Our new GED Study Series “How do Mega-Regional Trade Agreements Affect Emerging Markets” shines light on the effects, the newest wave of Free Trade Agreements will have on various regions around the world.
Part one of this three-part series takes a closer look at the effects of TTIP, TPP and similar agreements on the Latin American economies and comes to some interesting conclusions.
For centuries, Latin America’s economies have revolved around digging up natural resources and shipping them overseas. Depending on the era, this could certainly be a lucrative endeavor, but commodity prices are notoriously fickle, and a focus on natural resources did not allow the region to build the manufacturing supply chains that have been instrument in East Asia’s rapid industrialization.
In the post-World War II era, many Latin American countries attempted to address this commodity reliance by implementing import-substitution industrialization policies. In practice, this meant high tariffs to discourage imports, thus protecting domestic industry.
But without international competition, Latin American products often turned out over-priced and underwhelming. And when the region did try to liberalize in the 1990s, it did not work out so well.
As the 20th century gave way to the 21st, a number of Latin American countries returned to commodities and protectionism, which was a fine strategy while Chinese demand for raw materials pushed prices through the roof. But those prices have fallen in recent years, and the region faces a familiar challenge: How to move beyond commodity exports and towards successful integration into international trade networks.
Could mega trade deals pose the answer?
As timing would have it, just as Latin American countries such as The Pacific Pumas (Chile, Colombia, Mexico and Peru) seek deeper integration into global trade, the world debates a series of mega trade deals.
How these deals will affect the region is a subject of our new study, A Chain Reaction? Effects of Mega-Trade Deals on Latin America. So what did we find?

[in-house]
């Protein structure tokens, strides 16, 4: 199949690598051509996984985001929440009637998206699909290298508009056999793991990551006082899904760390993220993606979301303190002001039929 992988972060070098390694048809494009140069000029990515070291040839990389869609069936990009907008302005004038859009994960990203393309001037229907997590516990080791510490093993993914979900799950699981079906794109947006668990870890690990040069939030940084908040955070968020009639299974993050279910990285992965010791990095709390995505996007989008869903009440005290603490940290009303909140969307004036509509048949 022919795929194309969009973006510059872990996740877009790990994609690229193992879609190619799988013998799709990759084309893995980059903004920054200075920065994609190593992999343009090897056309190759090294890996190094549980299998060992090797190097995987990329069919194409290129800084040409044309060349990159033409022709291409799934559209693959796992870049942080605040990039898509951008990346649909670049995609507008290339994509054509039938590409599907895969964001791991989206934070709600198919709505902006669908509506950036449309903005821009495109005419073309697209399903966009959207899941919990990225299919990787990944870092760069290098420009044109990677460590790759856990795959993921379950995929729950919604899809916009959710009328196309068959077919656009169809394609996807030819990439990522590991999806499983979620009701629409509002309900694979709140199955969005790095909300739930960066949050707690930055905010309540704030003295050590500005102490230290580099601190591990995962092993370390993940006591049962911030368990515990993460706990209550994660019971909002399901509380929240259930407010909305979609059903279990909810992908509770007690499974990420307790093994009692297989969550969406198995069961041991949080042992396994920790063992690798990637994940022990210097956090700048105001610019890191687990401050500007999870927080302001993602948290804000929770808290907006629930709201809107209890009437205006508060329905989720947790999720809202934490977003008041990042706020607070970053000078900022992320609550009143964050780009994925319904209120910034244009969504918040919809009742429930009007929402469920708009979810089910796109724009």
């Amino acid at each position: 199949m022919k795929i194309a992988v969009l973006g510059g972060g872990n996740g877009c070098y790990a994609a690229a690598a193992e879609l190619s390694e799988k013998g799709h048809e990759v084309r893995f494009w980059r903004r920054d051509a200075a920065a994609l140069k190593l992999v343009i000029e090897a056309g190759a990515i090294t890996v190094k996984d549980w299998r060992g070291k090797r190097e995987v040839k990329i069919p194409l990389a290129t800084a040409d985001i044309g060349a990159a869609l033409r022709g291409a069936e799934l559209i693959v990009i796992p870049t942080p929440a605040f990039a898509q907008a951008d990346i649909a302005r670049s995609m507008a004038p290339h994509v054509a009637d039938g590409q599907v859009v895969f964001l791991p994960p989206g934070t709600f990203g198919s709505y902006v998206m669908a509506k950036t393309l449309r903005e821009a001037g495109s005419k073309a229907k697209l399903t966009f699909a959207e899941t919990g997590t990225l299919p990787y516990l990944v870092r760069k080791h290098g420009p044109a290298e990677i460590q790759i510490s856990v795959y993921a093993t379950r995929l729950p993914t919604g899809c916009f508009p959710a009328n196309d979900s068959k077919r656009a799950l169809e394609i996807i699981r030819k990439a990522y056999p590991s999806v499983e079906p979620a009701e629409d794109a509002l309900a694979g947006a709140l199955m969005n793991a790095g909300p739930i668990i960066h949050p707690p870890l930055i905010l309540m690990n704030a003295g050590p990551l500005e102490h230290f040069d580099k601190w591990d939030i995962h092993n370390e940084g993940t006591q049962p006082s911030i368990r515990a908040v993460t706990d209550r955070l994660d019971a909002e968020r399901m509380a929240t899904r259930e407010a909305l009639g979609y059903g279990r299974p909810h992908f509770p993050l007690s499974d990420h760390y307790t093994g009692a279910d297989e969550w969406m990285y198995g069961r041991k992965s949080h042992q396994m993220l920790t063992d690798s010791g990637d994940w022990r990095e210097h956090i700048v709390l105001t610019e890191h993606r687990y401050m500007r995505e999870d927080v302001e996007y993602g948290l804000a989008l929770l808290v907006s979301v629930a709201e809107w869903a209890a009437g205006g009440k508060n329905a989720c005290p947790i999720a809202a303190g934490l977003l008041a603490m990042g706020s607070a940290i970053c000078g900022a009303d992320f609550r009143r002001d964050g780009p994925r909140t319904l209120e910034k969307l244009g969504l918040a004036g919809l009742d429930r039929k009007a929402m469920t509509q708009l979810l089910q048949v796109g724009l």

Let’s start with the Trans-Pacific Partnership – TPP – an agreement between mostly Asian and American countries—including Mexico, Chile, and Peru. According to the modeling we did with the Ifo Institute, Peru could be a big winner here. Our model suggests TPP could lead to a 2.4 percent increase in real income. Specifically, we see a 45 percent value-added boost to the metal sector. These results stem from the observance that once tariffs are lowered, Peruvian producers are more likely to refine commodities domestically and to export more valuable intermediate goods. In other words, instead of just digging it up and shipping it abroad, more steps towards a final product would be conducted in Peru.
For Chile and Mexico, however, TPP may not be such a big deal. Both countries already have deep trade agreements with major TPP partners, so our model suggests a new agreement might only have a marginal impact.
The Trans-Atlantic Trade and Investment Pact—TTIP—the proposed trade agreement between the US and EU, could pose more of a threat to Latin America. Many Latin American countries trade extensively with the US. If the US and EU come to an agreement, Latin America could lose its insider-access to US markets.
For example, Mexico, which has traded freely with the US since the implementation of NAFTA in 1994, conducts nearly 80 percent of its trade with Uncle Sam. If the EU gets NAFTA-like access, Mexican exports to the US could fall by over five percent.
What about the countries that are not involved at all?
For example, Mercosur countries on the region’s Atlantic coast are not participants in TPP, TTIP, or any of the other megadeals we analyzed.
The biggest of these countries, Brazil, is not a member in any of the mega-deals, and maintains relatively high tariffs. Our model suggests that in terms of growth, the mega-deals will not have a major effect either way.
But they will effect Brazil’s export portfolio. With less relative access to markets participating in the mega-deals (such as the US, EU and Japan), Brazil could increasingly rely on trade with China—another outlying country—and one which does not need Brazil’s manufacturing goods. In our model, Brazil’s manufacturing sector would shrink in all scenarios, threatening to leave to country back where it started: digging things out of the earth and sending them abroad.